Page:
What I heard that day would, like that picture of the OPRR police that was yet to appear a few years later, leave a lasting impression.
It was not more than about a year later when just before a meeting of the Partners Research Council was about to convene that the suspension by OPRR of Duke's multiple project assurance came across the wire.
After the death of Ellen Roche, a volunteer in an asthma study at Johns Hopkins University, the OPRR
suspended human subject research at that university (ABC News, 2001).
The FHCC has posted a copy of the letter on its website along with one from the OPRR
stating that "although there was room for improving procedures of informing the Institutional Review Board (IRB) of research outcomes during the course of IRB-approved research, there was no material failure to comply" with US policy for the protection of human beings.
Although the OPRR currently maintains records concerning the incidence and types of allegations of scientific misconduct it investigates and the deposition of each allegation, we simply do not know the proportion of alleged or actual incidents of wrongdoing in relation to the totality of scientific research.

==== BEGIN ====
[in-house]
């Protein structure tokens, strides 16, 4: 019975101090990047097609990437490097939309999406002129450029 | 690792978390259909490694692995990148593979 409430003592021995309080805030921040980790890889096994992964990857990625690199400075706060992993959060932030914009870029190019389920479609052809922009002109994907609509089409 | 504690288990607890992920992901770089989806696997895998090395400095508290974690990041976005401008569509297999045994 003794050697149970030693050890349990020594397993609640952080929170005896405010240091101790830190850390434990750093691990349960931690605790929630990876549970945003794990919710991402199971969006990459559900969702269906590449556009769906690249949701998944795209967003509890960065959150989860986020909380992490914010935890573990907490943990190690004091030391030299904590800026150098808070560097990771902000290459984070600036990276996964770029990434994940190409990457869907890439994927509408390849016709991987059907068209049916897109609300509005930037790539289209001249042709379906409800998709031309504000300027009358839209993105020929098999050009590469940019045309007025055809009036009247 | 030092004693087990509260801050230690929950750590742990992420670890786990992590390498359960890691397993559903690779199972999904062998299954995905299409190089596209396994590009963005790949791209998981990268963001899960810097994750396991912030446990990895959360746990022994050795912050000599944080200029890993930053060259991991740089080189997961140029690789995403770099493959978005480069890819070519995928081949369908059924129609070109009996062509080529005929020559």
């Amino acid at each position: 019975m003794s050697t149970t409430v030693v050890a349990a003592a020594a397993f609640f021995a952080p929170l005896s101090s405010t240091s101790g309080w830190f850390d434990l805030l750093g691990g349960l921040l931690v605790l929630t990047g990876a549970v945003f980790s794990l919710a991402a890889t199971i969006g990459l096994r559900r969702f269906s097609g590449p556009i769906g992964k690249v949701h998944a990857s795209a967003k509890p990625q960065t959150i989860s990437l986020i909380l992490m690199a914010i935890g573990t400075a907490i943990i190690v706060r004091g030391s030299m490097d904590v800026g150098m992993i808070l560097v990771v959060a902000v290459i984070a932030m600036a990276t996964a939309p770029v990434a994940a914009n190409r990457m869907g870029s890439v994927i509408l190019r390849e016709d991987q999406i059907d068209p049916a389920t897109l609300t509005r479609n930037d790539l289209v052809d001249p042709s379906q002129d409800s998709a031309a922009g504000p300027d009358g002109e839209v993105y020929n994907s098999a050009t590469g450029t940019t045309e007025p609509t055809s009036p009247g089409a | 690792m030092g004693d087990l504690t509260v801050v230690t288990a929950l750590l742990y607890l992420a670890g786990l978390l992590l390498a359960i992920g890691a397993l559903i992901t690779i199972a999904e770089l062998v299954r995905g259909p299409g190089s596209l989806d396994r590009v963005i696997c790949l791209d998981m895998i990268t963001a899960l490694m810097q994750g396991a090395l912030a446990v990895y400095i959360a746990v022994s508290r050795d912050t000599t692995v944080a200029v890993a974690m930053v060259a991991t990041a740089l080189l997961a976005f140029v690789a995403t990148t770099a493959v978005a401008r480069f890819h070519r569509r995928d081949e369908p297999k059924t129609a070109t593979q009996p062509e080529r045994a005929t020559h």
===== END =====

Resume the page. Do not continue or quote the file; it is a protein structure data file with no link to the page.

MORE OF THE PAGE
Further, allegations of misconduct can halt important studies, as noted in the rash of OPRR actions in 1999 and early 2000, and they may tarnish reputations for years, even if the allegations are later found to be false.
The institution fulfills that assurance to OPRR by setting up institutional review boards (IRBs) to review research proposals before they begin.
NBAC commissioners, the Inspector General's report, and OPRR officials--despite their worries about systemic weaknesses--all credit the culture of the American medical profession with an outstanding sense of ethics.
is concerned with the definition of a human subject.
The initial response from the Clinton administration was to move OPRR
from a low-level office within the National Institutes of Health to the departmental level at DHHS.
With a full-time staff of four people in charge of assuring compliance with research rules, OPRR
can hardly be expected to keep a close watch on the thousands of experiments involving humans going on at any one time.
A salute to OPRR
and to the Poynter Center is appropriate.